When the cockpit voice recorder and area microphone was installed in airline cockpits, there were two inviolate "laws" before ALPA would allow them in our cockpits. 1. The information on the cockpit voice recorder would never be made public, and 2 the information on the voice recorder would never be used to violate a pilot. The FAA VIOLATED both of those "law" within months.
After years of the media making public what was on the voice recorders and the FAA punishing pilots, I had a scheme which caught on with others. I recommend today's airline pilot adopt this method.
In the event of an incident and in order to prevent the FAA from publishing my cockpit's voice recorder tapes (for the benefit of ambulance chasing lawyers), on approach, at 1000 feet above touchdown, I spoke the required speed and rate of descent announcement for the voice recorder. I always added the phrase, "The FAA is an incompetent, bureaucratic waste of the taxpayer's money." I never had an incident in my 3 deca
Useless control towers to eliminate in Florida & Georgia: Lake City, Bartow, Ocala, Naples, Boca Raton, Ormond Beach, St. Augustine. Cecil Field, New Smyrna Beach, North Perry, Leesburg, Panama City, Albert Whitted and Stuart. In Georgia: Valdosta, Albany & Athens. Closing these look-at-me-I'm-a-big-time-airport-now towers would help reduce the deficit.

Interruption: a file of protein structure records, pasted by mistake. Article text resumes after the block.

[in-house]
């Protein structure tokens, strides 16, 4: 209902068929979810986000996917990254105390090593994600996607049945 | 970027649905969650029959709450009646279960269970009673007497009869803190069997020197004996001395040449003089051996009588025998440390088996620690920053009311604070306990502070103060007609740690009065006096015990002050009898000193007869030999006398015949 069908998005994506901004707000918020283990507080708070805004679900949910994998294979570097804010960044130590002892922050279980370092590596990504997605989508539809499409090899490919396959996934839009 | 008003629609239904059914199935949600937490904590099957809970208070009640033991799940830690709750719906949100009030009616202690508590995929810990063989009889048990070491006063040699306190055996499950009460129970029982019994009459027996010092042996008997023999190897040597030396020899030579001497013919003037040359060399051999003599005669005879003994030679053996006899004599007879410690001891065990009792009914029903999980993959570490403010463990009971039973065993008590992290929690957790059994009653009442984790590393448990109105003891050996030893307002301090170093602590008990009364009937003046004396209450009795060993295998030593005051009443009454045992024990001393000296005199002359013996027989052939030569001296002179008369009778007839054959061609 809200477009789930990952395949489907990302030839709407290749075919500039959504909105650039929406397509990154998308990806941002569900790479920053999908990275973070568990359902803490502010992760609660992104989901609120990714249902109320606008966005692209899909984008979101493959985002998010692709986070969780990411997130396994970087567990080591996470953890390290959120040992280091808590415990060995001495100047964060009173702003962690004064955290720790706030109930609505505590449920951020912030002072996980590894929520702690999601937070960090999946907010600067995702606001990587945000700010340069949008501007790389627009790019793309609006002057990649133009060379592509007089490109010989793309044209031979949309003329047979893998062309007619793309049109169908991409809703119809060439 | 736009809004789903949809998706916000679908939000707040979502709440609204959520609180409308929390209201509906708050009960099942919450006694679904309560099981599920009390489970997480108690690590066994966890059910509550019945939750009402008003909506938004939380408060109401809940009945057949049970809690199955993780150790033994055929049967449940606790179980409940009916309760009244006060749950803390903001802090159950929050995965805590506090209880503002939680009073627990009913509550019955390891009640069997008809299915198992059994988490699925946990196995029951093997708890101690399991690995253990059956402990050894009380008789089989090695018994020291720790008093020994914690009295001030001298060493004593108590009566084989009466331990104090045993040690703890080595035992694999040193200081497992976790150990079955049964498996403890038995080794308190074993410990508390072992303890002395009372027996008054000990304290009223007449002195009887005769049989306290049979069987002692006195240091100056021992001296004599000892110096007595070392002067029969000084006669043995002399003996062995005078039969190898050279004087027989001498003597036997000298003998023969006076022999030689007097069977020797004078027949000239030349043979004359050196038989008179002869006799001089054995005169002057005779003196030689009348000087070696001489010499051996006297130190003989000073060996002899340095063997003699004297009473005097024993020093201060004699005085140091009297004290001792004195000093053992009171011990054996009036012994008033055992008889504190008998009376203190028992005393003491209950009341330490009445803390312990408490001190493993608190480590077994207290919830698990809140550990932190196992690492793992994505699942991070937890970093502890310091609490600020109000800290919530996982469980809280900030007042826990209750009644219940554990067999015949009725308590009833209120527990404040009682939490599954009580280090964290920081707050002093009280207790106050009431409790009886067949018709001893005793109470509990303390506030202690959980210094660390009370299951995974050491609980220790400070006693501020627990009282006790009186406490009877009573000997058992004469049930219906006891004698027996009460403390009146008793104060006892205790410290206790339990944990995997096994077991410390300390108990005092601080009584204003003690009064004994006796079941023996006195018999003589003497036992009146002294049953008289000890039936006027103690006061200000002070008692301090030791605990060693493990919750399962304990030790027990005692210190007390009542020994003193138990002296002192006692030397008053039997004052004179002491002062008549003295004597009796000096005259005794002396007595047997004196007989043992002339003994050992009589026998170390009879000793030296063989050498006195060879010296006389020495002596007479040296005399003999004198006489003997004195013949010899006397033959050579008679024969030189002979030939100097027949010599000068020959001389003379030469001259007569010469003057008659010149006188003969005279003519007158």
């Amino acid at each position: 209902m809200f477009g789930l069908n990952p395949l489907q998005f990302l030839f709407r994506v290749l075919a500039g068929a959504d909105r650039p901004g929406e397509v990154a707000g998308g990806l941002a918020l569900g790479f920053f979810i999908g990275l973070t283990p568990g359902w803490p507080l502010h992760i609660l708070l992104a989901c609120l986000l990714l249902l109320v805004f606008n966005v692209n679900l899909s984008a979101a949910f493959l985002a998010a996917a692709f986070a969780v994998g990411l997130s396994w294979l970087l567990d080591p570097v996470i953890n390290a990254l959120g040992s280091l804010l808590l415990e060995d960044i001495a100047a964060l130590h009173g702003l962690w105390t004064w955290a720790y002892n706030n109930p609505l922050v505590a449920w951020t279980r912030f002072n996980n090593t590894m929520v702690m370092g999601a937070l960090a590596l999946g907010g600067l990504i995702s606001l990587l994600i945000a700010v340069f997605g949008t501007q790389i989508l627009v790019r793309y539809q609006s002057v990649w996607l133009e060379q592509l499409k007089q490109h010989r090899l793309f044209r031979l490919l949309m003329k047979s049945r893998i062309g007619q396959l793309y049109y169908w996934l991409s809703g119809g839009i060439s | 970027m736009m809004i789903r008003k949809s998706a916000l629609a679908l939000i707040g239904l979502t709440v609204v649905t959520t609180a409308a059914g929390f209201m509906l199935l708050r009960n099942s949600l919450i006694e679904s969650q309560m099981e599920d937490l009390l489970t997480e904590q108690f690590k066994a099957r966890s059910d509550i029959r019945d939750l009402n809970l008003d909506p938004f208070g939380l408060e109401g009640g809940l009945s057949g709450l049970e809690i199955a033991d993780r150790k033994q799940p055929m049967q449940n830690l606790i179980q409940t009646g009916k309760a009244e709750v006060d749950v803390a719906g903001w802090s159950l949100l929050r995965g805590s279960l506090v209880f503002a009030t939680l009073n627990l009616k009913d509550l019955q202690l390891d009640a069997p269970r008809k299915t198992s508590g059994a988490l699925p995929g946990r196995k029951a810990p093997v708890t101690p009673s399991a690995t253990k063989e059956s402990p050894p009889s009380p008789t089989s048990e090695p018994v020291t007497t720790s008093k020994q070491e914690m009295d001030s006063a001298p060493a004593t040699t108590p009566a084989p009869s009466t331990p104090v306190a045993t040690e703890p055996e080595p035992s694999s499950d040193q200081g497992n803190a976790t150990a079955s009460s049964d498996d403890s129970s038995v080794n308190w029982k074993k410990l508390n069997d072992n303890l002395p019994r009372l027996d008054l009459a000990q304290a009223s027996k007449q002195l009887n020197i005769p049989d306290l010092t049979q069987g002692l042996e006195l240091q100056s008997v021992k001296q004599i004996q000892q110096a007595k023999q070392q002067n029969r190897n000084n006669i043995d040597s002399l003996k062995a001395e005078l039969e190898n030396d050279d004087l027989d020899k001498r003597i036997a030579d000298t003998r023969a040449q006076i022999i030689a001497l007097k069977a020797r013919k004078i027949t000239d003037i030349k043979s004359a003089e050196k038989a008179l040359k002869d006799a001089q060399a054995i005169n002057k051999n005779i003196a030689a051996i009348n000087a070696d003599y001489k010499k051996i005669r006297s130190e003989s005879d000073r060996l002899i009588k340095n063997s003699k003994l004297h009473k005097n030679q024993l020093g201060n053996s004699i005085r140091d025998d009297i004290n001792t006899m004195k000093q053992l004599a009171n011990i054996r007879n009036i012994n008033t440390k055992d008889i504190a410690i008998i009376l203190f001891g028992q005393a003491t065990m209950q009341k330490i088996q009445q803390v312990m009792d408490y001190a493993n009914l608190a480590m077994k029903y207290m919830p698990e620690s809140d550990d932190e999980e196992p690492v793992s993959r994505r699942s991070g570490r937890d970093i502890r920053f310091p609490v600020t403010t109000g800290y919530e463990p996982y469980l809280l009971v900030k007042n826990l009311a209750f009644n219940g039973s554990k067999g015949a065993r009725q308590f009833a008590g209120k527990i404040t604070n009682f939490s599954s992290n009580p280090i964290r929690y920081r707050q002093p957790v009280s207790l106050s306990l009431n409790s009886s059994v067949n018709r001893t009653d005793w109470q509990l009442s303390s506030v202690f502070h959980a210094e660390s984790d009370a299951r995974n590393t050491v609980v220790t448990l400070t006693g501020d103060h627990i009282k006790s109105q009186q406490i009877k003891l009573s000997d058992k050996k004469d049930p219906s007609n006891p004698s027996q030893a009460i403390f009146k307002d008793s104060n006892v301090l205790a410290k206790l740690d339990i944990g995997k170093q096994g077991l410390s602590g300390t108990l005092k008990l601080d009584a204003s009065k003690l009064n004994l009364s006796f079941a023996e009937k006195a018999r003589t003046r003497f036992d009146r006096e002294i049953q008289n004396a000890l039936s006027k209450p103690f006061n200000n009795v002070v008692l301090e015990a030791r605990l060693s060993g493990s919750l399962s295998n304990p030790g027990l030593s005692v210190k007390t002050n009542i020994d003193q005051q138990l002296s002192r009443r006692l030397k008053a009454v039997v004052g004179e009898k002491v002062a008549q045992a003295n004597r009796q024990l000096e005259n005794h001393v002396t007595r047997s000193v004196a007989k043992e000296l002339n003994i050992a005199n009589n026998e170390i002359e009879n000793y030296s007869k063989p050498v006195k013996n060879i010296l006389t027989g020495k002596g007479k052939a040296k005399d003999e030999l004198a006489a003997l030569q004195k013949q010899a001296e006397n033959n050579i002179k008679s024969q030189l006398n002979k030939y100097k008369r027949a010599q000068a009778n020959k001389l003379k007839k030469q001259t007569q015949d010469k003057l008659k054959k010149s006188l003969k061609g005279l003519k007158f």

Garbage in-garbage out. You get what you pay for. The producers of this show could profit from a technical director. 1. Seems to me that National Airlines flew the first 707 revenue passenger flight. 2. Navigators were required crew across the oceans in the early years of the jets. 3. I don't recall PAA having the NYC to Paris route; I think TWA had that route exclusively. 4. PAA did not have a Captain in the early jet years under age 50. 5. The 707's for the airline I flew for had 129 seats.
Entertainment value?? Too many technical errors to make the series enjoyable. I suspect sleaze is next in order to bolster ratings.